7 In this section, we consider a simple but effective option for increasing income levels and sustainability. This illustrates how the Retirement Risk Dashboard can be used to assess alternative retirement planning options in relation to a client s specific retirement needs and capacity for loss. In a second paper in this series (A New Toolbox for Retirement Planning - Part II: Risk Management Solutions), we will extend this analysis to consider some alternative retirement risk management solutions. Combining investment with insurance: partial annuitisation The previous analysis showed that the client would need to reduce their income to below 21,000 pa to ensure a reasonable level of sustainability. However, we also saw that the immediate annuity income available to this client ( 25,600 pa) is above the required Lifetime Income Floor ( 25,400 pa). By annuitising part of their Retirement fund, is it possible for our client to increase the sustainable income level? In the following table, we use the Retirement Risk Dashboard to compare a range of combinations of Balanced Drawdown (60% Equity) and Immediate Annuity, to understand how this can help the client sustain an acceptable level of income in retirement: Note: This analysis is for illustration only. We have not attempted to use actual market annuity quotes. The annuity rates used are based on current government bond yields and use representative mortality and expense assumptions to reflect typical current lifetime annuity rates. The rates assumed here will not reflect actual market annuity quotes. Where advisors are using this type of analysis to support advice or recommendations, actual annuity quotes should be applied. One notable take-away from these results is that annuitising more of the fund has almost no impact on Retirement Income Sustainability, i.e. the probability of sustaining the GAD income limit of 25,400 pa. With an income level so close to the annuity rate/gad Limit, any loss in fund value will result in a reduction in the GAD limit and a reduction in the total income level. However, more importantly, annuitising some of the fund will reduce the size of the potential loss in income below the GAD limit. The true level of sustainable income the Income Comfort Zone will increase with the proportion of the fund annuitised. This relationship between the proportion of fund annuitized, sustainable income level (Income Comfort Zone) and Expected Bequest Value is shown clearly in Exhibit 4 below:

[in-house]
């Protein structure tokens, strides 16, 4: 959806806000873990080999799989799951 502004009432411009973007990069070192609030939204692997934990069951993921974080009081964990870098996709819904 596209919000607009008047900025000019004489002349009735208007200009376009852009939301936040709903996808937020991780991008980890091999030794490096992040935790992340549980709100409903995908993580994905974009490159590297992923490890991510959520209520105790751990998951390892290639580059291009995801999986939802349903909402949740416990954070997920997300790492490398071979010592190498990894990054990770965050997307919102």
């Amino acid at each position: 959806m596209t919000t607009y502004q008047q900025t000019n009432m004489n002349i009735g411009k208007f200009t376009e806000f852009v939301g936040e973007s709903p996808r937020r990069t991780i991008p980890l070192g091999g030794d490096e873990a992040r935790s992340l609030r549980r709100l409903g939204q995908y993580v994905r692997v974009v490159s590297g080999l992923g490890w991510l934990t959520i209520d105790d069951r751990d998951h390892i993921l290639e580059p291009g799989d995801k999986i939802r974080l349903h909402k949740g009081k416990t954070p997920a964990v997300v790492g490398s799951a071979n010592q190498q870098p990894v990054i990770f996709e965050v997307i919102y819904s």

8 Exhibit 4: Partial annuitisation: combining insurance and investment to improve retirement outcomes For comparison purposes, Exhibit 4 also includes the 100% Cautious drawdown strategy (40% Equity). This comparison shows that a retirement plan comprising a 60% allocation to a Balanced investment strategy and 40% allocation to annuity is likely to be a better solution than the 100% allocation to the Cautious drawdown strategy. With the combination of investment and annuity (insurance), the customer can achieve a higher level of sustainable income, while maintaining a broadly equivalent level of Expected Bequest, or residual capital. In Exhibit 4 the trade-off between income sustainability and bequest across the different options is completely explicit. The advisor and customer can see how much bequest they will have to give up in order to secure a higher level of sustainable income. It is also useful to note that even small amounts of annuitisation (e.g. 10% to 20% of the retirement fund) can increase the sustainable income level by around 10%. If the client wants to get into the Income Comfort Zone without giving up more income than necessary, one option may be to annuitize a modest portion of their remaining fund. Step 3: prioritisation of needs, recommendation, reporting While this analysis has considered a relatively simple set of retirement options, the advisor and client are now in a position where they can have an objective and informed discussion about the different options, and the associated trade-off between sustainable income and bequest, or access to capital: Even if the client is willing to reduce his income level to the new GAD Limit ( 25,400 pa), the sustainability of this is only 50% (an evens bet), based on the Balanced investment option. A more Cautious investment strategy does not help, and substantially reduces the Bequest. By annuitising part of the remaining retirement fund, the client can significantly increase the sustainability of the retirement plan, substantially mitigating the reduction in income. The trade-off between income sustainability and bequest is completely explicit. The advisor and client can see how much bequest they must give up in order to secure the required income floor, or to increase the income to an acceptable level. This Insight Note has considered a relatively simple set of retirement risk management options, in order to demonstrate that any retirement option can be assessed using the three risk metrics defined within our Retirement Risk Dashboard. This Dashboard enables advisors and customers to understand the trade-off between the sustainable income level and the expected bequest.